And well... if you're riding 10,000 miles a year, chances are this is not a new thing, and you have learned to pay attention to basic maintenance.
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Old 10-07-11, 09:34 AM   #10
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Strong is not particularly relevant. If you're routinely putting 10,000 miles a year on a frame, maybe..
That is not true. I don't do 10,000 miles per year, weigh less than the OP and have snapped 2 frames. One of a $1100 bicycle and the other of a $2100 bicycle. All my components are still in tip top shape.
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Old 10-07-11, 09:54 AM   #11
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Beanz;

Those frames... one was aluminum, and the other carbon?

Time to go classic and get steel.
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Old 10-07-11, 10:03 AM   #12
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Beanz;

Those frames... one was aluminum, and the other carbon?

Time to go classic and get steel.
Second one was 3/5 carbon (Lemond spine design). Broke at the aluminum section. Whn the economy picks back up, I'll consider steel. Of course I may be too old to ride by then.
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Old 10-07-11, 01:37 PM   #13
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Second one was 3/5 carbon (Lemond spine design). Broke at the aluminum section. Whn the economy picks back up, I'll consider steel. Of course I may be too old to ride by then.
OK that's because it was a Trek Design. Too bad you missed the boat on the all steel Lemond bikes like my 2002 Zurich. Would never have happened.

If you can ever afford custom steel... I know a great builder! Just like me know...

As to snapping bikes in two... I would bet you weren't just spinning along on a flat at 10 miles a hour when it happened... At one point I weighed 260 - I'm still big. I ride a Santa Cruz Superlight as my mountain bike. I could easer snap it in two but know because of my weight and size, to ride more conservatively.

Basically teresa... if you aren't going off curbs or power shifting up hills, most frames will probably be fine. What you just need to do is go and sit on alot of bikes and find the one that suits you best.
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Old 10-07-11, 05:19 PM   #14
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I'm a 5'1, 265 lb Athena and my bike (and wheels) have survived nearly 6 years of steadily increasing mileage (nearly 2000 km this year already!) and my bike is a pretty inexpensive KHS Town and Country women's frame bought in July of 2005. I love this bike! It is 17" of sheer joy. When I purchased it, the lbs recommended I upgrade the rear wheel to a sturdier double walled rim wheel that they built for me when I bought the bike and I added fenders, rear rack, handlebar basket, lights, a better bell, flat proof tires and better pedals over the course of the first year. When I bought the bike I weighed closer to 300 lbs and the lbs steered me away from the u-shaped bikes because they were worried the frame wasn't as sturdy as the one they picked for me.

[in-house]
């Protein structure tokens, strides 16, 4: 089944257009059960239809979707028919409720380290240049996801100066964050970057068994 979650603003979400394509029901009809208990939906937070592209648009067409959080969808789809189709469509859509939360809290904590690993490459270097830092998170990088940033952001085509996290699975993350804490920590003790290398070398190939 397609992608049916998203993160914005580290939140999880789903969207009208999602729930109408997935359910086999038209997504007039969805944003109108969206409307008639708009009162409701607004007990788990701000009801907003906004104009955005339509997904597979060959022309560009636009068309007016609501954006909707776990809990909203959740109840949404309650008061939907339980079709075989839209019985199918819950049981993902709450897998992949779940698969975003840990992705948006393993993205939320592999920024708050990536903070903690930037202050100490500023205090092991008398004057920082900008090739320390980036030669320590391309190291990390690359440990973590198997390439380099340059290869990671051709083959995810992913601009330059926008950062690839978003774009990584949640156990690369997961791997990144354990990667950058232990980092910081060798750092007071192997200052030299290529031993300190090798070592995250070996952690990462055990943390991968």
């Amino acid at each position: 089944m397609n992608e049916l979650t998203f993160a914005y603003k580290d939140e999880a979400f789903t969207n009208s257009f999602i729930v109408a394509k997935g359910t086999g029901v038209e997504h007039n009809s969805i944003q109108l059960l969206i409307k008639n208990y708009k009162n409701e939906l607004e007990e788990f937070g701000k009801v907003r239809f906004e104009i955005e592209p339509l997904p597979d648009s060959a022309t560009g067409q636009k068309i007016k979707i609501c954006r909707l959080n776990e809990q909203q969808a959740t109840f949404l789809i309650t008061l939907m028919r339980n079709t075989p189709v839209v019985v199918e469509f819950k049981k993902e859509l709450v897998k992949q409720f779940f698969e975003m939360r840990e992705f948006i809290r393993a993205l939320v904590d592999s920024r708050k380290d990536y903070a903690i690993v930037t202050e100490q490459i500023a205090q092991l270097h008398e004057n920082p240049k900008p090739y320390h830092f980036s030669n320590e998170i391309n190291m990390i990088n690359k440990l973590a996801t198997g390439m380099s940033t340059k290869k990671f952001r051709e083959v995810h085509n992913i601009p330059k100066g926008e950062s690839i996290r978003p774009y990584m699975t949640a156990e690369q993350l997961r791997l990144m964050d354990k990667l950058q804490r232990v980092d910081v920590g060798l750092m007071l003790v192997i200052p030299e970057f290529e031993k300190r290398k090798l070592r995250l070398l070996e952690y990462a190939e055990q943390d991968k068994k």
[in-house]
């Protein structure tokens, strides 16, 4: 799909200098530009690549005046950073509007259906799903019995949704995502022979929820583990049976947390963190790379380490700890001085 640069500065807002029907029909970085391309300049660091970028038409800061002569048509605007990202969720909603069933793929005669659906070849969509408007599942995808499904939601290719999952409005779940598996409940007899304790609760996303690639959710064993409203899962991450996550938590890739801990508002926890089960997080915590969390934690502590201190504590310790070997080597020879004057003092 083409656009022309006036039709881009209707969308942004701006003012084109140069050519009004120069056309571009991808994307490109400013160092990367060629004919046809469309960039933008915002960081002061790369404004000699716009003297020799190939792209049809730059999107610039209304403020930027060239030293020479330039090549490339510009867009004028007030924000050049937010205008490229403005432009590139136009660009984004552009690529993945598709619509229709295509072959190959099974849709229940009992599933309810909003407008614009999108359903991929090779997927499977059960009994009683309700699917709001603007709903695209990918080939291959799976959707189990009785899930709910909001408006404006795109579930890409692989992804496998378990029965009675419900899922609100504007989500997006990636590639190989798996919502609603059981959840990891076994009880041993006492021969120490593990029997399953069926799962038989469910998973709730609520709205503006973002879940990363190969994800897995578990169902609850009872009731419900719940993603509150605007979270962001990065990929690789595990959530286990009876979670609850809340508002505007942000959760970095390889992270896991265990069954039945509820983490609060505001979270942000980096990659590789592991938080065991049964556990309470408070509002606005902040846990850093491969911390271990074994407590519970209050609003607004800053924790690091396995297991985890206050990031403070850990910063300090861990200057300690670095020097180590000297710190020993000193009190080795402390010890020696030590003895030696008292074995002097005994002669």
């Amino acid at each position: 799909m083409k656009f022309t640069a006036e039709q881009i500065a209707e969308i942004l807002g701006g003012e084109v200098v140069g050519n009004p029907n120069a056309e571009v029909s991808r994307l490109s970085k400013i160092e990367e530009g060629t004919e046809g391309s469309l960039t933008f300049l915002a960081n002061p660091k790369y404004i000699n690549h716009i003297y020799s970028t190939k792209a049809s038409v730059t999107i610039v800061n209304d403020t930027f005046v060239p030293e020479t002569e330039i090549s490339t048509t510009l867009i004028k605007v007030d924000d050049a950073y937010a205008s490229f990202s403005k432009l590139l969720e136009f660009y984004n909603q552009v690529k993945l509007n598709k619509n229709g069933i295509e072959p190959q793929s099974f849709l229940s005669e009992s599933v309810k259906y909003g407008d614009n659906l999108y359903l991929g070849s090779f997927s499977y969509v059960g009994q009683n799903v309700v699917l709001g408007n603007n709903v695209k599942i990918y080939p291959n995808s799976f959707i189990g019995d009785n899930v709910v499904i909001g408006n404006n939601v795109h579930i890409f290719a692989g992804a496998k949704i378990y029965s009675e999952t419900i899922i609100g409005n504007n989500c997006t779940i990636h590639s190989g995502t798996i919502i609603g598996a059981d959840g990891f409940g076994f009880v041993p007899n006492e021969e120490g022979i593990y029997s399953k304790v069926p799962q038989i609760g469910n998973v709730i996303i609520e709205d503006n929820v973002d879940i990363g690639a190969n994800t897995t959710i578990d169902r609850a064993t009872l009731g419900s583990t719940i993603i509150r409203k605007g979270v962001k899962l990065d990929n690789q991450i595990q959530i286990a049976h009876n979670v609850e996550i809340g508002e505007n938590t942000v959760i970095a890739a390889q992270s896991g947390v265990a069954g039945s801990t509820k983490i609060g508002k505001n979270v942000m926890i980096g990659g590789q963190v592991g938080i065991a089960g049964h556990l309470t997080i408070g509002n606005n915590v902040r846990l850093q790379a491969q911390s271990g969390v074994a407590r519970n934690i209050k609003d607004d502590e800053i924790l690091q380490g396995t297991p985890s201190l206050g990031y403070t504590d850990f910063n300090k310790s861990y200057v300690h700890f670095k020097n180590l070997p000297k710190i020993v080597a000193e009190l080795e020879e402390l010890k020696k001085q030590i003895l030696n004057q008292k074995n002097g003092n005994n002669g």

But the real test of a good bike: does it fit you? I only took a quick ride around a nearby park with my bike but it felt solid under me. I did tweak the handlebar height and the seat post height over the course of the first year until I found the right combination for me and my style of riding. Since I commute and run errands practically each day with my bike, I wanted an upright style to keep an eagle eye out for traffic and squirrels.
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Old 10-07-11, 07:35 PM   #15
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Thanks for the answers RichardGlover and Mr. Beanz. I'm more informed now, for sure.
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Old 10-08-11, 06:27 AM   #16
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Originally Posted by teresamichele View Post
I am looking to buy my very first bike (been using a loaner) in about two weeks. I am "window shopping" at http://www.bigshark.com which is my LBS. I see they have lots of hybrids that are "Women's" but I was wondering - is that what's best for someone who is really large? I might be female (last I checked) but I'm well over the weight limit for Clydes - let alone Athenas (I'm about 270). Is a women-specific bike just going to feel too small?

I know I'll just have to try bikes in the end, but really, in the meantime - what have your experiences been?

Thank you! I'm SO excited to get my own bike!
Teresa, I'm a heavier Athena. 5'9, 330-335 lbs. Super long torso, short inseam. Apple/pear hybrid body shape.

If you are still in the market for a hybrid, I enthusiastically recommend a Globe Daily 2. I got a size small. It's from the makers of Specialized. The bike cost me about 640. I feel secure on it, and I go up and down rolling hills daily.

Any questions? Ask away! Congrats on your first bike~!
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Old 10-09-11, 10:18 AM   #17
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Teresa, I'm a heavier Athena. 5'9, 330-335 lbs. Super long torso, short inseam. Apple/pear hybrid body shape.

If you are still in the market for a hybrid, I enthusiastically recommend a Globe Daily 2. I got a size small. It's from the makers of Specialized. The bike cost me about 640. I feel secure on it, and I go up and down rolling hills daily.

Any questions? Ask away! Congrats on your first bike~!
That Globe Daily is a cool looking bike.
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Old 10-09-11, 10:26 AM   #18